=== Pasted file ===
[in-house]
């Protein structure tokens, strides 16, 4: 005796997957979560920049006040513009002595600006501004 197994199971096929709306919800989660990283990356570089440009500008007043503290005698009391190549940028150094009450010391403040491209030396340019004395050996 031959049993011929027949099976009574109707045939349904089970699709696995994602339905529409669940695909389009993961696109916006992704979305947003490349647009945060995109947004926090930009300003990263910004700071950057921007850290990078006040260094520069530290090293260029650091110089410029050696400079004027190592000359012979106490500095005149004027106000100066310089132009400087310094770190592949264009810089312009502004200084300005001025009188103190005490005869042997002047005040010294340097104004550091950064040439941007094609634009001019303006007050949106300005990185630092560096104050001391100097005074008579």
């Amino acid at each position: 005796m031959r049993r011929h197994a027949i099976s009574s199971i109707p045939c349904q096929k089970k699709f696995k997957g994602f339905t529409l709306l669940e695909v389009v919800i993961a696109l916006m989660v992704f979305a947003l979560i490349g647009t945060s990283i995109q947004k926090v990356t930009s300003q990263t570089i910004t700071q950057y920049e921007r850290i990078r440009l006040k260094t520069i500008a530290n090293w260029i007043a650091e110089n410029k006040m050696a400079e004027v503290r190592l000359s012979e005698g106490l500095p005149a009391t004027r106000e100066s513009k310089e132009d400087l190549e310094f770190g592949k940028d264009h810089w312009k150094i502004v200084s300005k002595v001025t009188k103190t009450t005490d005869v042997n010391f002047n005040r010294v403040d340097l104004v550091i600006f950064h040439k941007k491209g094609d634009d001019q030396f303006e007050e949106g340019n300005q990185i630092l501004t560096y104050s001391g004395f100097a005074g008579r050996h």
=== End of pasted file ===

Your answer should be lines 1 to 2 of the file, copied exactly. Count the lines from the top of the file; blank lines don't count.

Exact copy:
[in-house]
């Protein structure tokens, strides 16, 4: 005796997957979560920049006040513009002595600006501004 197994199971096929709306919800989660990283990356570089440009500008007043503290005698009391190549940028150094009450010391403040491209030396340019004395050996 031959049993011929027949099976009574109707045939349904089970699709696995994602339905529409669940695909389009993961696109916006992704979305947003490349647009945060995109947004926090930009300003990263910004700071950057921007850290990078006040260094520069530290090293260029650091110089410029050696400079004027190592000359012979106490500095005149004027106000100066310089132009400087310094770190592949264009810089312009502004200084300005001025009188103190005490005869042997002047005040010294340097104004550091950064040439941007094609634009001019303006007050949106300005990185630092560096104050001391100097005074008579």